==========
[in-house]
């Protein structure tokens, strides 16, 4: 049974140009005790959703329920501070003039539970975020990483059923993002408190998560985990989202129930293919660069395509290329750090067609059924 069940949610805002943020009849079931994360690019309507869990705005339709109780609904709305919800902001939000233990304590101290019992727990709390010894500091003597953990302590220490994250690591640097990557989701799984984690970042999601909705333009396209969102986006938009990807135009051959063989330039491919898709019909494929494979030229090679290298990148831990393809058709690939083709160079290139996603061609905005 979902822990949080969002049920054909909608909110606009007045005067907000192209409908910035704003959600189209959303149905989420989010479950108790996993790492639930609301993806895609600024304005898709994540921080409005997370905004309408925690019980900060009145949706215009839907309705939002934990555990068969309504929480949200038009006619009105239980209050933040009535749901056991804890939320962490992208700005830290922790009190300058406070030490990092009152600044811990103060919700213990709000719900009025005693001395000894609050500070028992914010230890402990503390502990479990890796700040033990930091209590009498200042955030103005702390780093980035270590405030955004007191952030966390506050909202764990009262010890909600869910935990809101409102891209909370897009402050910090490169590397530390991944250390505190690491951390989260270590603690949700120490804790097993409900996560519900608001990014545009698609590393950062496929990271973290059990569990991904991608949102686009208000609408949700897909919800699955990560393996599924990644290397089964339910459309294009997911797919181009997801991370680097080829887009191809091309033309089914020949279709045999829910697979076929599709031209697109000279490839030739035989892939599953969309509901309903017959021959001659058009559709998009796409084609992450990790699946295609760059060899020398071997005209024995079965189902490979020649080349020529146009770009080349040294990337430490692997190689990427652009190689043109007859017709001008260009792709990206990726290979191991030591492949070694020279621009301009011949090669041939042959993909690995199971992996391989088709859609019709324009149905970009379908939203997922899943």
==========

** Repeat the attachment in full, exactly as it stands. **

[in-house]
């Protein structure tokens, strides 16, 4: 049974140009005790959703329920501070003039539970975020990483059923993002408190998560985990989202129930293919660069395509290329750090067609059924 069940949610805002943020009849079931994360690019309507869990705005339709109780609904709305919800902001939000233990304590101290019992727990709390010894500091003597953990302590220490994250690591640097990557989701799984984690970042999601909705333009396209969102986006938009990807135009051959063989330039491919898709019909494929494979030229090679290298990148831990393809058709690939083709160079290139996603061609905005 979902822990949080969002049920054909909608909110606009007045005067907000192209409908910035704003959600189209959303149905989420989010479950108790996993790492639930609301993806895609600024304005898709994540921080409005997370905004309408925690019980900060009145949706215009839907309705939002934990555990068969309504929480949200038009006619009105239980209050933040009535749901056991804890939320962490992208700005830290922790009190300058406070030490990092009152600044811990103060919700213990709000719900009025005693001395000894609050500070028992914010230890402990503390502990479990890796700040033990930091209590009498200042955030103005702390780093980035270590405030955004007191952030966390506050909202764990009262010890909600869910935990809101409102891209909370897009402050910090490169590397530390991944250390505190690491951390989260270590603690949700120490804790097993409900996560519900608001990014545009698609590393950062496929990271973290059990569990991904991608949102686009208000609408949700897909919800699955990560393996599924990644290397089964339910459309294009997911797919181009997801991370680097080829887009191809091309033309089914020949279709045999829910697979076929599709031209697109000279490839030739035989892939599953969309509901309903017959021959001659058009559709998009796409084609992450990790699946295609760059060899020398071997005209024995079965189902490979020649080349020529146009770009080349040294990337430490692997190689990427652009190689043109007859017709001008260009792709990206990726290979191991030591492949070694020279621009301009011949090669041939042959993909690995199971992996391989088709859609019709324009149905970009379908939203997922899943």